The Consequences of Our Precarity
"Most of all you can break out of your mind’s silo and initiate yourself into the tribe -- become one of the people. But however you move, you know you can’t do this stuff on your own. Somehow you have to decipher the law. Our ways of understanding life in graphs and linear narrative are not cutting it at this point because the planet is not shaped that way. Its laws are not made of words or mathematics. Varuna speaks in winds and ocean waves and his law governs worlds of never-ending chaos and creativity. We can no longer peer into our human problems as if we were Freud, and our ‘issues’ a hysterical woman from Vienna. In a dramaturgical age, we are all actor and director and playwright, and frequently find ourselves waiting in the wings, spear in hand, woefully under rehearsed. The Earth, we realise, is our stage. Without it, we are meaningless."
I read this essay when it first came out on the Dark Mountain site. Today, returning from writing this essay I'm about to transcribe from my notebook, I found it again. Charlotte has republished it on her own site.
I am struck by serendipity. As should become clear, there are many parallels between her essay and this one. Hers more erudite and more poetic. Mine more plodding and explanatory. Sometimes it seems as though I'm still in high school geometry class preparing a proof for Mr. Dahill….
We both deal with a perception that has long preoccupied me, finding ourselves on the deck of the Titanic as the consequences of a mere "bump in the night" begin to interfere with our insistence that our ship is unsinkable….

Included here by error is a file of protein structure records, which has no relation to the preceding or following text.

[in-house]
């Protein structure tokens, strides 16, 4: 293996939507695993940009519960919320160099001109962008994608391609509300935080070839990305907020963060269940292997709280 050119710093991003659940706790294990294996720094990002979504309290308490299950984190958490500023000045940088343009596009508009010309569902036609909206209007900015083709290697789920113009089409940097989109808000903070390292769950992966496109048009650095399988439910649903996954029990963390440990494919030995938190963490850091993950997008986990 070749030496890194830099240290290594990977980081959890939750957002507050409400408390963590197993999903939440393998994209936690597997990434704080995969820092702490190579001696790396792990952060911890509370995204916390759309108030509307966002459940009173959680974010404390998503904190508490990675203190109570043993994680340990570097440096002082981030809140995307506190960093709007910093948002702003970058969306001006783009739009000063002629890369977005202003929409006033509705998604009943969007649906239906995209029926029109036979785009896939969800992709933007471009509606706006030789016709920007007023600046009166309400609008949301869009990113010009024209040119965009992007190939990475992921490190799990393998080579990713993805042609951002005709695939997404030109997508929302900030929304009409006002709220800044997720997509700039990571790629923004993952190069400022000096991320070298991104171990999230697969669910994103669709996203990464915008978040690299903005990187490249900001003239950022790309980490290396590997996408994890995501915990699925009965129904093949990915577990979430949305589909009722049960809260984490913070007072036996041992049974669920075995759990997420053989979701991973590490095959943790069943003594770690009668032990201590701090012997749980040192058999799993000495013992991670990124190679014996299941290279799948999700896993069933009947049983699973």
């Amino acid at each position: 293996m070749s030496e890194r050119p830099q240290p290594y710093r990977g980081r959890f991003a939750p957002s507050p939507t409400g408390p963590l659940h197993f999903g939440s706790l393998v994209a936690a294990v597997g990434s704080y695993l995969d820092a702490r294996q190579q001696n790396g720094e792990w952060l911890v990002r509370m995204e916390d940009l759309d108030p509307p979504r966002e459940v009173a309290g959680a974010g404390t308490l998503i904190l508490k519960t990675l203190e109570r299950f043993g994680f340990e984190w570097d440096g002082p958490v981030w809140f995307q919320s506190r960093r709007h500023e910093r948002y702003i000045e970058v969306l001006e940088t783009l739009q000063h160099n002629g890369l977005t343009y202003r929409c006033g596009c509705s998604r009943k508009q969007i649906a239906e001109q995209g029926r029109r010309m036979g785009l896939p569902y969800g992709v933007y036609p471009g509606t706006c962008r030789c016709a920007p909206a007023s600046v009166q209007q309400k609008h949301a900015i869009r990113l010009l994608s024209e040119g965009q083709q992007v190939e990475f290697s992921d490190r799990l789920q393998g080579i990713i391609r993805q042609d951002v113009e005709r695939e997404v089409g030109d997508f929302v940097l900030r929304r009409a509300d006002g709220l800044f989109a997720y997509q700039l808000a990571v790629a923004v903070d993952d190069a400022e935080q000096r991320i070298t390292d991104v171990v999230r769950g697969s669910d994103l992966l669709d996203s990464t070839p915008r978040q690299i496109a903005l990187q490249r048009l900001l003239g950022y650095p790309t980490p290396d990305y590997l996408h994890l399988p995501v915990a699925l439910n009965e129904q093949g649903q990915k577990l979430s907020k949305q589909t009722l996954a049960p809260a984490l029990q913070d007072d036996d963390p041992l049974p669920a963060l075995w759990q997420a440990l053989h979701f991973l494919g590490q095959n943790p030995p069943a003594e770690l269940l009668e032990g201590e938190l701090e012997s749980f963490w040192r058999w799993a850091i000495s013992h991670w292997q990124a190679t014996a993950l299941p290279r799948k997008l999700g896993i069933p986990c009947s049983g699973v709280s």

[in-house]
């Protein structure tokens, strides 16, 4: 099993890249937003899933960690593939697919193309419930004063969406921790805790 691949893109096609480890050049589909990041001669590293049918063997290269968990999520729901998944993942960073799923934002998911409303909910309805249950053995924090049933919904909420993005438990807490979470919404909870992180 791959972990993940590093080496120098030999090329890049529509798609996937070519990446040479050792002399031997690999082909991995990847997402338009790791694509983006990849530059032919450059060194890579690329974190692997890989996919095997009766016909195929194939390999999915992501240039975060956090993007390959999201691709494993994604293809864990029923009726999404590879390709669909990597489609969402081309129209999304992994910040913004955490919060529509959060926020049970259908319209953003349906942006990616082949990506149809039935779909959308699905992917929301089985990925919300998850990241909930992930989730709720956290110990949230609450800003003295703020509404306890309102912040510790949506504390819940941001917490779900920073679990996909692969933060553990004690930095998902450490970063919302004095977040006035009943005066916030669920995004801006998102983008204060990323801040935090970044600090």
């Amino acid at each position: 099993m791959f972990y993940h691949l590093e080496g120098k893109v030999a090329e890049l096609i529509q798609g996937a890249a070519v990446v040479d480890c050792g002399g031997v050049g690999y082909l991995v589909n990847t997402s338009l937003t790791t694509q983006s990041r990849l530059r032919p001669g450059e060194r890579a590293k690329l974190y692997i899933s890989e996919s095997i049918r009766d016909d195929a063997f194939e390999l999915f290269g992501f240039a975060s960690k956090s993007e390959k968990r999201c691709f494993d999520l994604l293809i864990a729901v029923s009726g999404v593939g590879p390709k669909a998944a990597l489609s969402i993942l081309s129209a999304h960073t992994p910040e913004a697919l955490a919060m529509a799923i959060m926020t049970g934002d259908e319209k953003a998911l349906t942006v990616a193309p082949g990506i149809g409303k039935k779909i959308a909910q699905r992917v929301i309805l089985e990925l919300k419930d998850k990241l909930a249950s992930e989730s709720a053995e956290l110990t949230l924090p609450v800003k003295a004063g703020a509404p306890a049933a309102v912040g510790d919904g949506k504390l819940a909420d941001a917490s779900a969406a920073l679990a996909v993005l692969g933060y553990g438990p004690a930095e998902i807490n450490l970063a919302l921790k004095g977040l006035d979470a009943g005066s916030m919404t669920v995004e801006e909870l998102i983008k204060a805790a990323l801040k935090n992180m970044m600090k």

The Consequences of Our Precarity
Beneath all of the adjustments we need to make, the changes in attitude and outlook that might bring about some real change, lies this big one. An adjustment to our growing awareness of the extent of our precarity.
Our survival as individuals, families, larger associations, nations, cultures, a civilization; is in question. The depth and breadth of the great extinction we participate in, whether it will include us in a tally of lost species, is a source of real concern.
It can be deeply problematic to focus too much on the question of Near Term Extinction, for example. This speculation, and especially any rationalizations based on a conviction it must come to pass – and soon – is a grand invitation to remain Egocentric, to defend a reactive stance with all manner of histrionics. (Not the dramaturgy I believe Charlotte has in mind!)
Questions of human extinction, above and beyond our direct exposure to mortality; our own, of those who matter to us. These questions are forever outside our capacity to know anything about them well enough to act out of any degree of certainty. This all takes place beyond any horizon we have access to.
Questions of our own precarity are a different matter. The instinct for survival drives life. There is an intrinsic validity to our questioning circumstances and searching for "better odds."
This search is fundamental to life. Without a drive to seek out better chances of survival no organism would last. No species continue to exist.
The twist is that our civilization's supreme overshoot, approaching its apogee, has proliferated existential risks and piled-on deadly scenarios waiting to unfold. We don't know which threat is most imminent, or, what combination of catastrophes await us. Any perusal of the menu of options hanging over our heads leaves us with an abundance of possible dead-ends. Our precarity is extreme everywhere . It reaches into any foreseeable future.
What do we do with this information?
That is the question!
Before we're carried away by anxiety let's back-up.
All life must always face the inevitability of its end.
How do we know something is alive?
If it can die.
Mortality is nothing new. Mortality, in many places at many times, has run rampant; a cruel, obliterating business…. We have no monopoly on this eventuality.
One cause and effect of our particular circumstances is a peculiar attitude towards precarity and mortality. Peculiar in that it is rare among creatures – and our human ancestors in the deeper past.